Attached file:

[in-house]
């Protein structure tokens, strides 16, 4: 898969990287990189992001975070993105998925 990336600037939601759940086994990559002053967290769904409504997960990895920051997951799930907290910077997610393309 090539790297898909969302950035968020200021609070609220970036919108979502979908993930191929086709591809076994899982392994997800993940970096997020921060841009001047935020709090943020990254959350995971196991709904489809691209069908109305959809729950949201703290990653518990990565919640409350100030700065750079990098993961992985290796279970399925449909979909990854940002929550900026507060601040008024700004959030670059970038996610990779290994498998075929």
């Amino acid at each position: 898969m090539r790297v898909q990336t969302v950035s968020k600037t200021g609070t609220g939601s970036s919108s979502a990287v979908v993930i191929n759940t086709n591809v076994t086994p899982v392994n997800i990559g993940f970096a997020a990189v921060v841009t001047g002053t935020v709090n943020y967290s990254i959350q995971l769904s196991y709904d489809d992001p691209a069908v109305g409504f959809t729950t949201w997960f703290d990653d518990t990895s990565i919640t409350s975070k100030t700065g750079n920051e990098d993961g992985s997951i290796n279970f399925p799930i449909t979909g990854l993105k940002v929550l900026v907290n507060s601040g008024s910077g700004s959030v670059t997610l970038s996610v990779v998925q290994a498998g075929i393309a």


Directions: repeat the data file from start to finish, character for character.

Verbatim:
[in-house]
């Protein structure tokens, strides 16, 4: 898969990287990189992001975070993105998925 990336600037939601759940086994990559002053967290769904409504997960990895920051997951799930907290910077997610393309 090539790297898909969302950035968020200021609070609220970036919108979502979908993930191929086709591809076994899982392994997800993940970096997020921060841009001047935020709090943020990254959350995971196991709904489809691209069908109305959809729950949201703290990653518990990565919640409350100030700065750079990098993961992985290796279970399925449909979909990854940002929550900026507060601040008024700004959030670059970038996610990779290994498998075929």
């Amino acid at each position: 898969m090539r790297v898909q990336t969302v950035s968020k600037t200021g609070t609220g939601s970036s919108s979502a990287v979908v993930i191929n759940t086709n591809v076994t086994p899982v392994n997800i990559g993940f970096a997020a990189v921060v841009t001047g002053t935020v709090n943020y967290s990254i959350q995971l769904s196991y709904d489809d992001p691209a069908v109305g409504f959809t729950t949201w997960f703290d990653d518990t990895s990565i919640t409350s975070k100030t700065g750079n920051e990098d993961g992985s997951i290796n279970f399925p799930i449909t979909g990854l993105k940002v929550l900026v907290n507060s601040g008024s910077g700004s959030v670059t997610l970038s996610v990779v998925q290994a498998g075929i393309a």